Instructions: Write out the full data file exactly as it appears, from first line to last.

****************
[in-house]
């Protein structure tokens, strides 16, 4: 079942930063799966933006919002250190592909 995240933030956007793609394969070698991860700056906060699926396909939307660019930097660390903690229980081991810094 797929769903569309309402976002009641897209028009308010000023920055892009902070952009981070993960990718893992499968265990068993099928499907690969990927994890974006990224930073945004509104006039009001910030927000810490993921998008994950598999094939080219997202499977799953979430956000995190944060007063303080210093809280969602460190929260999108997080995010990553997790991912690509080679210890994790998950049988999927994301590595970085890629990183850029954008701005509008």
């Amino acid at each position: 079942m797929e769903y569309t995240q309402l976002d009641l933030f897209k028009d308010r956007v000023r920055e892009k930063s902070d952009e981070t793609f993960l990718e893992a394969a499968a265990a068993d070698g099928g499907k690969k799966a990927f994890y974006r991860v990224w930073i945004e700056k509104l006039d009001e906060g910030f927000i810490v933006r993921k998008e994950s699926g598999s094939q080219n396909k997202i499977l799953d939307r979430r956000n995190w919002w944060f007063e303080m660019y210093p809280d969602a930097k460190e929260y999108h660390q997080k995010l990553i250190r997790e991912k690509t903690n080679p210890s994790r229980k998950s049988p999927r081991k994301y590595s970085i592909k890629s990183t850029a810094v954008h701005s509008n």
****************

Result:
[in-house]
């Protein structure tokens, strides 16, 4: 079942930063799966933006919002250190592909 995240933030956007793609394969070698991860700056906060699926396909939307660019930097660390903690229980081991810094 797929769903569309309402976002009641897209028009308010000023920055892009902070952009981070993960990718893992499968265990068993099928499907690969990927994890974006990224930073945004509104006039009001910030927000810490993921998008994950598999094939080219997202499977799953979430956000995190944060007063303080210093809280969602460190929260999108997080995010990553997790991912690509080679210890994790998950049988999927994301590595970085890629990183850029954008701005509008």
């Amino acid at each position: 079942m797929e769903y569309t995240q309402l976002d009641l933030f897209k028009d308010r956007v000023r920055e892009k930063s902070d952009e981070t793609f993960l990718e893992a394969a499968a265990a068993d070698g099928g499907k690969k799966a990927f994890y974006r991860v990224w930073i945004e700056k509104l006039d009001e906060g910030f927000i810490v933006r993921k998008e994950s699926g598999s094939q080219n396909k997202i499977l799953d939307r979430r956000n995190w919002w944060f007063e303080m660019y210093p809280d969602a930097k460190e929260y999108h660390q997080k995010l990553i250190r997790e991912k690509t903690n080679p210890s994790r229980k998950s049988p999927r081991k994301y590595s970085i592909k890629s990183t850029a810094v954008h701005s509008n």